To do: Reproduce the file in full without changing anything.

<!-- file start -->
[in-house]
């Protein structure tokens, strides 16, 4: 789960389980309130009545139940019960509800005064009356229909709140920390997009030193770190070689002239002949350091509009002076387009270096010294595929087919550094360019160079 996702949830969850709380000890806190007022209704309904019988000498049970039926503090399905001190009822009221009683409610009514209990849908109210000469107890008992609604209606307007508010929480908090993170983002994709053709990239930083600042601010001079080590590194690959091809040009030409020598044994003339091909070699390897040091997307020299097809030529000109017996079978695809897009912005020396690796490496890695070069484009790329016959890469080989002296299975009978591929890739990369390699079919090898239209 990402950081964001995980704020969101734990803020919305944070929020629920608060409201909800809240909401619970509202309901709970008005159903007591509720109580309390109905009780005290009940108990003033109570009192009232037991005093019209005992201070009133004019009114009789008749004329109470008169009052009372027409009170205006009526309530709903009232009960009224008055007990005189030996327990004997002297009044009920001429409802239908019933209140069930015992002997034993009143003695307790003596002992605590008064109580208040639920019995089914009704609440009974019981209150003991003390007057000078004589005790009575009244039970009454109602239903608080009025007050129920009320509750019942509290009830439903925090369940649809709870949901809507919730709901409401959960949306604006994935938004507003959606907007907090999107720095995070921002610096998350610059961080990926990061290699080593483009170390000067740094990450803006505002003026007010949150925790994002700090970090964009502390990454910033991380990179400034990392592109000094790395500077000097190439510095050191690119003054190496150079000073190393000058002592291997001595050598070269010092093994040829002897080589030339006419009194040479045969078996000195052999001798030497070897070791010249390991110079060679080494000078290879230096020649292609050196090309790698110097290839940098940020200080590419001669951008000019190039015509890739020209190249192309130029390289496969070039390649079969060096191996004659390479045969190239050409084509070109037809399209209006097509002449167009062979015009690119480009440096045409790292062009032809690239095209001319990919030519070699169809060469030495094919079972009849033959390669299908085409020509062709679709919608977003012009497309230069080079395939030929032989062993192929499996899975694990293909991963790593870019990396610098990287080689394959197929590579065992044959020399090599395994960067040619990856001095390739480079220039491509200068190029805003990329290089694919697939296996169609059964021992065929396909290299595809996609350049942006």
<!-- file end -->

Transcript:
[in-house]
């Protein structure tokens, strides 16, 4: 789960389980309130009545139940019960509800005064009356229909709140920390997009030193770190070689002239002949350091509009002076387009270096010294595929087919550094360019160079 996702949830969850709380000890806190007022209704309904019988000498049970039926503090399905001190009822009221009683409610009514209990849908109210000469107890008992609604209606307007508010929480908090993170983002994709053709990239930083600042601010001079080590590194690959091809040009030409020598044994003339091909070699390897040091997307020299097809030529000109017996079978695809897009912005020396690796490496890695070069484009790329016959890469080989002296299975009978591929890739990369390699079919090898239209 990402950081964001995980704020969101734990803020919305944070929020629920608060409201909800809240909401619970509202309901709970008005159903007591509720109580309390109905009780005290009940108990003033109570009192009232037991005093019209005992201070009133004019009114009789008749004329109470008169009052009372027409009170205006009526309530709903009232009960009224008055007990005189030996327990004997002297009044009920001429409802239908019933209140069930015992002997034993009143003695307790003596002992605590008064109580208040639920019995089914009704609440009974019981209150003991003390007057000078004589005790009575009244039970009454109602239903608080009025007050129920009320509750019942509290009830439903925090369940649809709870949901809507919730709901409401959960949306604006994935938004507003959606907007907090999107720095995070921002610096998350610059961080990926990061290699080593483009170390000067740094990450803006505002003026007010949150925790994002700090970090964009502390990454910033991380990179400034990392592109000094790395500077000097190439510095050191690119003054190496150079000073190393000058002592291997001595050598070269010092093994040829002897080589030339006419009194040479045969078996000195052999001798030497070897070791010249390991110079060679080494000078290879230096020649292609050196090309790698110097290839940098940020200080590419001669951008000019190039015509890739020209190249192309130029390289496969070039390649079969060096191996004659390479045969190239050409084509070109037809399209209006097509002449167009062979015009690119480009440096045409790292062009032809690239095209001319990919030519070699169809060469030495094919079972009849033959390669299908085409020509062709679709919608977003012009497309230069080079395939030929032989062993192929499996899975694990293909991963790593870019990396610098990287080689394959197929590579065992044959020399090599395994960067040619990856001095390739480079220039491509200068190029805003990329290089694919697939296996169609059964021992065929396909290299595809996609350049942006």